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Dr. Matthew Greenblatt Wins Pershing Square Sohn Prize for Young Investigators in Cancer Research

Dr. Matthew Greenblatt. Credit: John Abbott

Dr. Matthew Greenblatt, an assistant professor of pathology and laboratory medicine at Weill Cornell Medicine, has been awarded the 2019 Pershing Square Sohn Prize for Young Investigators in Cancer Research to support his work studying tumor growth in bone.    

Established in 2013, the prize is awarded each year to New York-based scientists pursuing compelling cancer research and provides $200,000 in funding annually for up to three years. The Pershing Square Sohn Cancer Research Alliance supports innovative cancer research and facilitates collaborations between academia and industry in hopes of contributing to finding cures for cancer. Dr. Greenblatt will receive his award at a reception on May 22 in Manhattan.

“I’m really delighted that the resources this prize provides will let us pursue an exciting research project,” said Dr. Greenblatt, who is also a pathologist at NewYork-Presbyterian/Weill Cornell Medical Center. “The award is designed to help you pursue big-picture ideas that may not fall within the scope of traditional National Institutes of Health funding, projects that are ambitious and risky.”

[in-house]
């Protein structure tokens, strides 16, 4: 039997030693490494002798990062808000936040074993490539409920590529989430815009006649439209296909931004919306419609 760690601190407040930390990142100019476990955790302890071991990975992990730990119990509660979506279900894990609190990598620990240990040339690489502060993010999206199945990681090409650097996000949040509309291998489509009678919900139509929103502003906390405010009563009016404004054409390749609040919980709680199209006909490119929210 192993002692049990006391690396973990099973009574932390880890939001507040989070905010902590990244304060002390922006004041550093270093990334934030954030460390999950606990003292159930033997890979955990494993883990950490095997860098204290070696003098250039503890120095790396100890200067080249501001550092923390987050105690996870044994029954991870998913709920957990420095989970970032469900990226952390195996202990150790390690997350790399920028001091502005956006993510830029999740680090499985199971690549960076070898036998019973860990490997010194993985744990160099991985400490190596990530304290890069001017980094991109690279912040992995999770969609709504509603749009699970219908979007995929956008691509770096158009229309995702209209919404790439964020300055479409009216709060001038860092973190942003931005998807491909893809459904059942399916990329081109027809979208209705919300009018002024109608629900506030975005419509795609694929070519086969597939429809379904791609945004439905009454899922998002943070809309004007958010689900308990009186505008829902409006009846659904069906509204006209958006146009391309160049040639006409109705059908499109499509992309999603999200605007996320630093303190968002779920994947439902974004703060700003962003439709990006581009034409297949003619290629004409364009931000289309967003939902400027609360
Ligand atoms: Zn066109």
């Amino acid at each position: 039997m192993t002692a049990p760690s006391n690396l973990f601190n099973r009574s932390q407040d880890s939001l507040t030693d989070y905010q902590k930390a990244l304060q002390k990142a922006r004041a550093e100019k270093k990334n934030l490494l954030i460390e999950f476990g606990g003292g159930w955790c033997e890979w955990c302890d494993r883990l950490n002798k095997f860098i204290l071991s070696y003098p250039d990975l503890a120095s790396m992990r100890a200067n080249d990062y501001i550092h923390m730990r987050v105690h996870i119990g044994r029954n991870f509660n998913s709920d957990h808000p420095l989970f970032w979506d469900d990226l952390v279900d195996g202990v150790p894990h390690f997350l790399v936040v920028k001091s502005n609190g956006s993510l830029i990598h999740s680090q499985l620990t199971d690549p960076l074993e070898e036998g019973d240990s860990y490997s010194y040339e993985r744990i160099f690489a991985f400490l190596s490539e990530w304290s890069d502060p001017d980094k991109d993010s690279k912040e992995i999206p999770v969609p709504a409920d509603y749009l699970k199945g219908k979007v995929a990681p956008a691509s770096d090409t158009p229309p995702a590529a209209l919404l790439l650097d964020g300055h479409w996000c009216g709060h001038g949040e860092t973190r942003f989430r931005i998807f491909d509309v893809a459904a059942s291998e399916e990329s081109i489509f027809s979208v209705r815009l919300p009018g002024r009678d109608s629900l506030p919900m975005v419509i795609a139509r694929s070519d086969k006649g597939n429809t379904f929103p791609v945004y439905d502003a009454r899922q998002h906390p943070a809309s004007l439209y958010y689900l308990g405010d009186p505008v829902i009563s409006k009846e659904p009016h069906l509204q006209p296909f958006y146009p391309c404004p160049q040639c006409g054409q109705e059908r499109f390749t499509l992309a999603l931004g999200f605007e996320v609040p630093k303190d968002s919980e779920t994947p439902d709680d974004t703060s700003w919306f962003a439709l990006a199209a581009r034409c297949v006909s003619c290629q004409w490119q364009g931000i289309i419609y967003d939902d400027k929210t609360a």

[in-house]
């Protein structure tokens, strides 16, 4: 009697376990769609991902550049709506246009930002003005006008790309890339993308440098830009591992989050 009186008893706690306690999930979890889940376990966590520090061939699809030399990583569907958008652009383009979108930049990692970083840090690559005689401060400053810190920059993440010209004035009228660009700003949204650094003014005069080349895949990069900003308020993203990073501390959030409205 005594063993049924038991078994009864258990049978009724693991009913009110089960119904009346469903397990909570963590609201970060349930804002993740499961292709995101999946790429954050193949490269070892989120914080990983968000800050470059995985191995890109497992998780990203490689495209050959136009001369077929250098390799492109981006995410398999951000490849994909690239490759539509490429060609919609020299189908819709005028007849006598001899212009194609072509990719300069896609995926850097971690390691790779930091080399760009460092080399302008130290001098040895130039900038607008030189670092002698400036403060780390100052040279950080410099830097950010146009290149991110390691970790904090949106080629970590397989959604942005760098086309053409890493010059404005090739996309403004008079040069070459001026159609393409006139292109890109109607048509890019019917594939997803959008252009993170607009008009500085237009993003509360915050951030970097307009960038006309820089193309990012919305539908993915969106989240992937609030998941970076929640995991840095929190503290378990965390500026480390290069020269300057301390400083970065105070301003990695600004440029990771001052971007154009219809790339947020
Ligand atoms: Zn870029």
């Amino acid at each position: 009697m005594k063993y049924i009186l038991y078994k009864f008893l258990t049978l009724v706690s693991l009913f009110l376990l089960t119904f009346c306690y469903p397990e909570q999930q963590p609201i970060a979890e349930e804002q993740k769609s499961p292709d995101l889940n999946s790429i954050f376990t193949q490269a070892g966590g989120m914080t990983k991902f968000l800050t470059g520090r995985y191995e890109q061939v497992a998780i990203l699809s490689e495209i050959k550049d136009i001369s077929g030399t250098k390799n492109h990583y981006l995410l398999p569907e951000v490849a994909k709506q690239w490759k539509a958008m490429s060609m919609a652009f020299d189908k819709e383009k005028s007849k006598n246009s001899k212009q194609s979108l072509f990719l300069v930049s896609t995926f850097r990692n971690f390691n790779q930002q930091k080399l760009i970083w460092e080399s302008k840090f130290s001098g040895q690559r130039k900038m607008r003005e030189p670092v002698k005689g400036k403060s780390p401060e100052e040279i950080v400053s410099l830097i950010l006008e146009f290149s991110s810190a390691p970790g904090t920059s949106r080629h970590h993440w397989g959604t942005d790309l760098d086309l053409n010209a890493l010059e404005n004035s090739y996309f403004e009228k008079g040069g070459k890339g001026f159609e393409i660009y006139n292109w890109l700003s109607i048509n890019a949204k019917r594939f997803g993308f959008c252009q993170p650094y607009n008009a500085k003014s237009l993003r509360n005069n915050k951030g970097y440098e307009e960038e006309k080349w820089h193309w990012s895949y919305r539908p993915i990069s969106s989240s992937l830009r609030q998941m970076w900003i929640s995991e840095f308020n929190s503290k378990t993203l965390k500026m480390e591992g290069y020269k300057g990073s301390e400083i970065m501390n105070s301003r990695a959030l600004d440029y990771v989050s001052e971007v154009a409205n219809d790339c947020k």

In his lab at Weill Cornell Medicine, Dr. Greenblatt and his team’s research has focused on skeletal stem cells and bone formation. In his new research, funded by the prize, he will investigate how tumors that have spread to bone can take an active role in changing the types of cells in bone, triggering some of those cells to promote bone destruction and fractures. Ultimately, he hopes the effort will lead to the development of new drugs to counteract tumor-driven changes in bone cells and reduce disability and death from fractures linked to tumors.

“This support will enable us to show that our work on stem cells and bone is important for how bone supports the growth of tumors. Tumors that, in turn, impact bone to cause fractures, pain and disability for cancer patients,” Dr. Greenblatt said. “We hope that this will ultimately let us find a real clinical impact for our studies of the cells making up bone.” 

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